Vickie Goodwin stands next to an exhibition on her late husband Sissy on Oct. 1 at the Nicolaysen Art Museum. The couple was married 51 years.

‘The Fabric of His Life’

With Vickie’s help, the Nicolaysen Art Museum in Casper recently opened a biographical exhibit on Sissy titled “The Fabric of His Life, Larry Sissy Goodwin”.

The exhibit uses a hodge-podge of artifacts from his life — photos, newspaper clippings, personal belongings — to tell his story. His clothes, of course, take center stage.

Each item captures a snapshot moment in time: His stint as a rodeo cowboy. His service as an aircraft mechanic during the Vietnam War. His marriage to Vickie. How he found the confidence to start cross-dressing publicly in the ‘70s, all while working at the power plant in Glenrock and raising two kids.

A small theater loops through Sissy and Vickie’s appearance on NPR’s storytelling project, StoryCorps, in 2015, and, yes, their interview with Dateline from the ’90s.

His adept craftsmanship is also put on display. Sissy was a devout aviation enthusiast, for one, but also dabbled in things like winemaking, gardening and photography.

The exhibit is designed not just to share who Sissy was, but to prompt discussion and self-reflection, said the museum’s Curator of Art Amanda Yonker.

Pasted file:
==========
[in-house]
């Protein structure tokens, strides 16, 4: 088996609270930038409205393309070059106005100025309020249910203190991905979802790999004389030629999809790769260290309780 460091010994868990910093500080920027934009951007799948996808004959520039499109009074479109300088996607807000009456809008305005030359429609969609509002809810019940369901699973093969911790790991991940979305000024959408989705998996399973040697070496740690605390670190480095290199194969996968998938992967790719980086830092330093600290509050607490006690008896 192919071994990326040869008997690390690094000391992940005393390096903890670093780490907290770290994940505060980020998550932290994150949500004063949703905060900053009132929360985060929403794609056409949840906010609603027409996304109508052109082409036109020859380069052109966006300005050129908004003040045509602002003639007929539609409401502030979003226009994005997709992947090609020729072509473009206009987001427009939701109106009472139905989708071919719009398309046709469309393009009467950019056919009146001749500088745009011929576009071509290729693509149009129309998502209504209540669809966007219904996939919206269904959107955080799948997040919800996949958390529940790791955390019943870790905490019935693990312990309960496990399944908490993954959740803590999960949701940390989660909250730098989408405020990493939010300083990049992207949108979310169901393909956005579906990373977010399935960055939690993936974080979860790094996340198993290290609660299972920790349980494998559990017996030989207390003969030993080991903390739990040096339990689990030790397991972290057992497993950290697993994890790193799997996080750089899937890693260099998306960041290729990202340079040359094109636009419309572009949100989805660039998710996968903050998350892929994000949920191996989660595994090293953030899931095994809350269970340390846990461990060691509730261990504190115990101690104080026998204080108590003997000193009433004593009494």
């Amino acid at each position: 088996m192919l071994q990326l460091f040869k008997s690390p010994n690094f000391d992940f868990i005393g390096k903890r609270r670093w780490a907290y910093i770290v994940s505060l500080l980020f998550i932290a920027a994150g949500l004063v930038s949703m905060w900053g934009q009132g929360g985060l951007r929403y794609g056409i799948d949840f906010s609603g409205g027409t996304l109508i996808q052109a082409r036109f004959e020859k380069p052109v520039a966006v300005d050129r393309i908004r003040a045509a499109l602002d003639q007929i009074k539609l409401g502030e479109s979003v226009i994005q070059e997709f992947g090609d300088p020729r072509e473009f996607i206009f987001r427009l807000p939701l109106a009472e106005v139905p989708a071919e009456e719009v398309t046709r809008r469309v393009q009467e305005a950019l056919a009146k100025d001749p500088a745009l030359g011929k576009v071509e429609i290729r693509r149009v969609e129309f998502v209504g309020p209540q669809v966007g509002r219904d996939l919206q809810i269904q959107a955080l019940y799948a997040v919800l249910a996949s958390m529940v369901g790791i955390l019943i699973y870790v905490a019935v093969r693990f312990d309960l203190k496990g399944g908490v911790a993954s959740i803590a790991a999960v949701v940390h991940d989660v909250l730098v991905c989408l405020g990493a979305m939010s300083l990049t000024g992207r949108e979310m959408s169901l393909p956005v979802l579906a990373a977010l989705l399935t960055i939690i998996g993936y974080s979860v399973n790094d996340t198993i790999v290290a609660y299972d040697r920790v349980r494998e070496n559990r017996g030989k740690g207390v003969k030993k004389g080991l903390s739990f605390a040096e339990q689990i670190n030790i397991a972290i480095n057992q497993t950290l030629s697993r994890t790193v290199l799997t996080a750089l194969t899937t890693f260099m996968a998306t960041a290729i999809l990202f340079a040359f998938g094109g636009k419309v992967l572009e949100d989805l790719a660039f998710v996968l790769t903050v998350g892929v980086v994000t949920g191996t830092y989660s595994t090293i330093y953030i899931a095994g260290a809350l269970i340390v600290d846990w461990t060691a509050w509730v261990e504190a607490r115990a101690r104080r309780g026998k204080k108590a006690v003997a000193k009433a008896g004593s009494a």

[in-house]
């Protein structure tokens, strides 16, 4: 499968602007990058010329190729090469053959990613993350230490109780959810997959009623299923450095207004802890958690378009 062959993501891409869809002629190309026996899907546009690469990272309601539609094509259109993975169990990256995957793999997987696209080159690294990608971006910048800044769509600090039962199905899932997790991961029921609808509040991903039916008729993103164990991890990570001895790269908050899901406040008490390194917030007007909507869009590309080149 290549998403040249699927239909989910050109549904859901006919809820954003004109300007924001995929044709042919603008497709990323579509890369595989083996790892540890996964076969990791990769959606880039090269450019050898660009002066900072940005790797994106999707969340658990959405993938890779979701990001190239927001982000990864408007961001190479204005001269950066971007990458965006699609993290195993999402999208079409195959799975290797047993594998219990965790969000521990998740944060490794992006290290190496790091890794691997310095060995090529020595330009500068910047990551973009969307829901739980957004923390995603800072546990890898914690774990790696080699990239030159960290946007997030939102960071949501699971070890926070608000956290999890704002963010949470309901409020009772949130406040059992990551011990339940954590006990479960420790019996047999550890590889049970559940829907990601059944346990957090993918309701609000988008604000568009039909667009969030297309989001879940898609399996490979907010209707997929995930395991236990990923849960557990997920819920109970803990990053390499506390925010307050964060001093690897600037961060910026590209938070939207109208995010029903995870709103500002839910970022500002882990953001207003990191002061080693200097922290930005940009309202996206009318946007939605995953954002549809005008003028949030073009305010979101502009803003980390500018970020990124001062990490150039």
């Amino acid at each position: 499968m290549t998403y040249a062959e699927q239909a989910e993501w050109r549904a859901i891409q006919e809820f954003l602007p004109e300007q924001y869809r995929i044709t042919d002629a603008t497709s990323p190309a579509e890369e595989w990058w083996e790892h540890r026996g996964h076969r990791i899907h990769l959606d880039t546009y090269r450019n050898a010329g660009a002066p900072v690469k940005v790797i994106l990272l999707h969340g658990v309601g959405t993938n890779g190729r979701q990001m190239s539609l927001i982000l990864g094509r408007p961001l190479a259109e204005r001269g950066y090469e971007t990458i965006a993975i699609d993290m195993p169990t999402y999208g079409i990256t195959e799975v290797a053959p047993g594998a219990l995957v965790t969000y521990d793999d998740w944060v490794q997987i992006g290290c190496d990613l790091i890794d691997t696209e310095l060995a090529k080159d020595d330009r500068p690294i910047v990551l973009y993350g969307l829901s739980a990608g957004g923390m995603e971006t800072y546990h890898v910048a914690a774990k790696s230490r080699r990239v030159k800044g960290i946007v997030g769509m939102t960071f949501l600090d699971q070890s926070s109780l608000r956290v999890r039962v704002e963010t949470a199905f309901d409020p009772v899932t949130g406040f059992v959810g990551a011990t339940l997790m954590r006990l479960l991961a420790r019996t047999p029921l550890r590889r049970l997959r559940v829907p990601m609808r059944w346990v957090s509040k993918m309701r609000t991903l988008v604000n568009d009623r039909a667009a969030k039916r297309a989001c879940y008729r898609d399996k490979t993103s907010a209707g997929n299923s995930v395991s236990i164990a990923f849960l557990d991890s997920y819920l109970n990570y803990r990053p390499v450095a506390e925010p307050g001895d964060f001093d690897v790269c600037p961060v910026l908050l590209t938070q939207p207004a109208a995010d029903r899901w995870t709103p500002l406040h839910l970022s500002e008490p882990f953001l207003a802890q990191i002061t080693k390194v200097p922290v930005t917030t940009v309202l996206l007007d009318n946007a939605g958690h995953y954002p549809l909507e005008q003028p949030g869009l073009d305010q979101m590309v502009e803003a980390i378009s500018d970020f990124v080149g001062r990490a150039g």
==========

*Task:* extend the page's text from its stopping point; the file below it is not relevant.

Questions printed on the walls call on visitors to think about how they can learn from him. “Have you ever fought for something you felt strongly about?” one reads.

The Nicolaysen’s director, Andy Couch, said he was inspired to open the exhibit after working with playwright Gregory Hinton, a Cody native.

They met in 2018 while Hinton was working on his play, “More Sky”, about Cherokee author Lynn Riggs. Couch was director of a history museum in Riggs’ hometown of Claremore, Oklahoma, so Hinton consulted with him for research.

At some point, Hinton brought up Sissy.

“I told him about this great Wyoming character — this marvelous person who had turned Wyoming on its ear,” Hinton said.

It wouldn’t be long until they crossed paths again. Fascinated by his story, Hinton would go on to write a play about Sissy.

Hinton’s play would give rise to yet another history project: last year, he Hinton connected Vickie with Leslie Waggener, an archivist for the University of Wyoming’s American Heritage Center.

Waggener teamed up with Vickie to record an oral history for Out West in the Rockies, a collection dedicated to archiving LGBTQ narratives. They taped over 22 hours together, Vickie said.

The oral history became the basis of Hinton’s play, “A Sissy in Wyoming”.

Meanwhile, Couch moved to Casper to take over the Nic. The museum got started on the exhibit not long after.